According to a 2017 state of marketing report by Salesforce, customers will walk if they do not receive personalized messages.
Image Source: Salesforce
Providing consistent customer experience allows marketers in the food and beverage industry to stay competitive. However, effective personalization requires data. The good news is that consumers are willing to provide data to get more of these experiences.
This is according to a survey by Salesforce. It showed that 58 percent of Gen X and 63 percent or Millennial consumers would share data for personalized discounts and offers. They want a marketing experience that makes it easier for them to shop. They expect companies to understand their expectations and needs.
Image Source: Salesforce
As a marketer, your role is to analyze how the individual customer shops, their needs, interests, and when and how to reach them. Analyze the demographics, psychographics, and digital dimensions to understand their motivations and intentions. Use this information to create personalized messages for your consumers. It makes customers feel appreciated as individuals and when satisfied, customers turn loyal.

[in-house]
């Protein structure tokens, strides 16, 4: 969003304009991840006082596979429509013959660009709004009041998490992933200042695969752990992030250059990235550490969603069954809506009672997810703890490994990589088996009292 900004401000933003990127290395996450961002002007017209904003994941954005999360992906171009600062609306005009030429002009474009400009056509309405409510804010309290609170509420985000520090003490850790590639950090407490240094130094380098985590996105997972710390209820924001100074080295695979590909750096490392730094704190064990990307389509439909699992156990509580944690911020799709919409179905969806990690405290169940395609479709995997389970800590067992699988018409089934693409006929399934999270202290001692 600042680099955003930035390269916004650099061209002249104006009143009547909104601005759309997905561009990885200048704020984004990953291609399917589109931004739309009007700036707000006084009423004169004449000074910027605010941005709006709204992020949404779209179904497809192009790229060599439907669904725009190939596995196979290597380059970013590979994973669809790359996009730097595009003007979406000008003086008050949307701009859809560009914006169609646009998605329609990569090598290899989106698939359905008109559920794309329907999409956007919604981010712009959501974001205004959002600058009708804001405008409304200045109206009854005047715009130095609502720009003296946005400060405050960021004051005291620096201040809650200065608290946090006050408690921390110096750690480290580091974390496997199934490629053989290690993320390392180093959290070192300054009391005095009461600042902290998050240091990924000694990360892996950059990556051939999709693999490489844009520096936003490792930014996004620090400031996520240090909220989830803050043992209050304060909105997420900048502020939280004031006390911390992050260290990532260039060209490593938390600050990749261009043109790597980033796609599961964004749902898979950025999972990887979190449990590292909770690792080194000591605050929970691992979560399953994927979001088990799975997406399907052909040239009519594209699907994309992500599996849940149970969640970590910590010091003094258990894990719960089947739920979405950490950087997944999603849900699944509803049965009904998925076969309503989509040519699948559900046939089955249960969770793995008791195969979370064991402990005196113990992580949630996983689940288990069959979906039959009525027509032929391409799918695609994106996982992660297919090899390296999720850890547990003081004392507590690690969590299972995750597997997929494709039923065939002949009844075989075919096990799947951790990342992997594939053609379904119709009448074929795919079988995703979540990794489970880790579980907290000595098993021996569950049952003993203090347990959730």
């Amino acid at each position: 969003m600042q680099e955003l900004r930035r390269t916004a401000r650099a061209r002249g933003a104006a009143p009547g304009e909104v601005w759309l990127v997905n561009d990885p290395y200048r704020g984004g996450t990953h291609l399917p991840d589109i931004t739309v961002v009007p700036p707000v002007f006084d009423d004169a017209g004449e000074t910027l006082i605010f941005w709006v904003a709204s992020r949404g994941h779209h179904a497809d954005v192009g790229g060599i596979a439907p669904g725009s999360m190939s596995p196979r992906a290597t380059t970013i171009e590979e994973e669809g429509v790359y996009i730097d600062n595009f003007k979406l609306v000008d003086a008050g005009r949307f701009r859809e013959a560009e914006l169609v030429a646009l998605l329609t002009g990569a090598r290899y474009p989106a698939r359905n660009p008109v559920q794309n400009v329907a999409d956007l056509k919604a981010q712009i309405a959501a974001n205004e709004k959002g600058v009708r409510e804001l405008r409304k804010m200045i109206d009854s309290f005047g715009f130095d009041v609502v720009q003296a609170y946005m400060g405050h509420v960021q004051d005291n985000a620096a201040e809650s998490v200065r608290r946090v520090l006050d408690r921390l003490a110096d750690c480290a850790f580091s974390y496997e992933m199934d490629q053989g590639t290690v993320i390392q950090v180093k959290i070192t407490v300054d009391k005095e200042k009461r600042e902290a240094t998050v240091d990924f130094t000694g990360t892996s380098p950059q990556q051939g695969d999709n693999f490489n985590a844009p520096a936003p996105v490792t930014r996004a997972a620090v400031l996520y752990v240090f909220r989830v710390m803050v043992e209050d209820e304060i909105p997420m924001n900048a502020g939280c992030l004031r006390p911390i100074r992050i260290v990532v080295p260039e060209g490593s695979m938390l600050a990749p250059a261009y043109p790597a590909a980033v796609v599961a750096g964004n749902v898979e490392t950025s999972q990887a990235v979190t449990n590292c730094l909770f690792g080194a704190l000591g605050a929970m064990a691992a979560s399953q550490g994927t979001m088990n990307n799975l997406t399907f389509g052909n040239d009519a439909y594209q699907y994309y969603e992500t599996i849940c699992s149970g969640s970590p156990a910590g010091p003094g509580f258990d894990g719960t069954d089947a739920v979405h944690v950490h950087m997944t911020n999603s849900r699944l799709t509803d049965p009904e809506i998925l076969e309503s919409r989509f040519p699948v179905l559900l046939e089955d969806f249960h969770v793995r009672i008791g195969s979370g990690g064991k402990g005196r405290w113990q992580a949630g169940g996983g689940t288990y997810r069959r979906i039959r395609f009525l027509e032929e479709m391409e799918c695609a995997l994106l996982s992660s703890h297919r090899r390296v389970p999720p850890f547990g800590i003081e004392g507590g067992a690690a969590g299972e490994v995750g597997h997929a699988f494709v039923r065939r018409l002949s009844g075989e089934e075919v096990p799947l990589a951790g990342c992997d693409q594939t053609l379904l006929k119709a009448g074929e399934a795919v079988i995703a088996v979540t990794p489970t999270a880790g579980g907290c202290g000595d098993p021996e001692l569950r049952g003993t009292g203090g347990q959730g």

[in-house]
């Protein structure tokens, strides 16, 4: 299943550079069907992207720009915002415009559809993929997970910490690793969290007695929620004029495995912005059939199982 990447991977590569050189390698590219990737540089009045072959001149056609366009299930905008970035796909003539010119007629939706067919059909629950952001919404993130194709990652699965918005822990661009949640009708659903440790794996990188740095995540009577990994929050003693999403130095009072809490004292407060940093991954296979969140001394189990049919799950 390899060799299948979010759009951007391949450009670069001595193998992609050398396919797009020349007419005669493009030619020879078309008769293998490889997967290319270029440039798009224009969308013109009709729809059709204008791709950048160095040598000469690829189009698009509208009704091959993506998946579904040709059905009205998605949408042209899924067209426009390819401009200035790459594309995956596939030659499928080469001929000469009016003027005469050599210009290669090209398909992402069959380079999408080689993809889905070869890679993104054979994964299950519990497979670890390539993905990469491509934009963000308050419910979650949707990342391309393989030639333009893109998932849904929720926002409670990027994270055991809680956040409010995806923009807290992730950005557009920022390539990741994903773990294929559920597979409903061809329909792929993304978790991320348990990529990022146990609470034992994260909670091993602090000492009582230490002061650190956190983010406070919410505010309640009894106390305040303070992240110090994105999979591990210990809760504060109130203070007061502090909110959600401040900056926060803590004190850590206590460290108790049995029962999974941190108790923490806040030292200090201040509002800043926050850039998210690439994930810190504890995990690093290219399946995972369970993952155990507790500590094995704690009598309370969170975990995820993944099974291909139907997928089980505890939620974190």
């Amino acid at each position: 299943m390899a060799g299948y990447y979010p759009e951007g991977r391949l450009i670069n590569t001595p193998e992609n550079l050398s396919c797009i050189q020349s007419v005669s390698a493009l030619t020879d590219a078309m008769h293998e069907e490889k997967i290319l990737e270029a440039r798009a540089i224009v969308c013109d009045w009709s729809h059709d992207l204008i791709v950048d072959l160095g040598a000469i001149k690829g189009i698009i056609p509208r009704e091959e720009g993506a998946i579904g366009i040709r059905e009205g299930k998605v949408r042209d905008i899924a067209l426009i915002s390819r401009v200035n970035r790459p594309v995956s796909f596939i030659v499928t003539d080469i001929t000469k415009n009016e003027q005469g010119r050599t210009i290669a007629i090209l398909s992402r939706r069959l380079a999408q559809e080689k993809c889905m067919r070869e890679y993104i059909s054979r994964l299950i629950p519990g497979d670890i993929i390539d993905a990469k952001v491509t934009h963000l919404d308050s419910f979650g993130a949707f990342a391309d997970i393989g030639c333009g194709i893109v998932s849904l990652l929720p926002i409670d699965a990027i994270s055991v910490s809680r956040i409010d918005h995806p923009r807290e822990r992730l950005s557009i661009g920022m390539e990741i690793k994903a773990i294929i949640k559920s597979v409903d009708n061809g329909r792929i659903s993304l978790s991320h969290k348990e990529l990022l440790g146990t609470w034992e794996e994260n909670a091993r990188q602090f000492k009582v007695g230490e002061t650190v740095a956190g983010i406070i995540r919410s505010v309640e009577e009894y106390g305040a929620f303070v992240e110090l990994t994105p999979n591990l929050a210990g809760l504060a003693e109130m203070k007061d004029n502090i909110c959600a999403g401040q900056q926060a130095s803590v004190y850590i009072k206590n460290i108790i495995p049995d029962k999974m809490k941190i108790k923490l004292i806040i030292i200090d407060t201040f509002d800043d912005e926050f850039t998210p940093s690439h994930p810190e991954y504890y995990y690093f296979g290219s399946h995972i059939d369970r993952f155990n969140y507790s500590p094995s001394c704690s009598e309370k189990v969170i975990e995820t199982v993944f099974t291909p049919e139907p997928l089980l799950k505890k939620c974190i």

How do you create a connected journey for the customer across all touchpoints with your brand? You have to think about using video, SMS, email, mobile apps, sponsored content, and many others, so it’s not an easy task.
High-performing marketing teams concentrate on ‘how’ not on ‘how many’. Create messages that are driven by customer expectations.
You can do this by creating a connected customer journey on all channels and touchpoints. This way, if Jane purchases a product via email, she will not continue to see the same product on her Facebook page. Jane may start to think that the company does not value her business since she already purchased the item.
Ninety-one percent of high-performing marketers agree that a connected customer journey impacts customer loyalty positively. It also leads to revenue growth according to another 89 percent.
This is where integration comes into play.
You cannot provide your customers with the seamless experience they are expecting if you don’t have a bird’s eye view over all your marketing channels.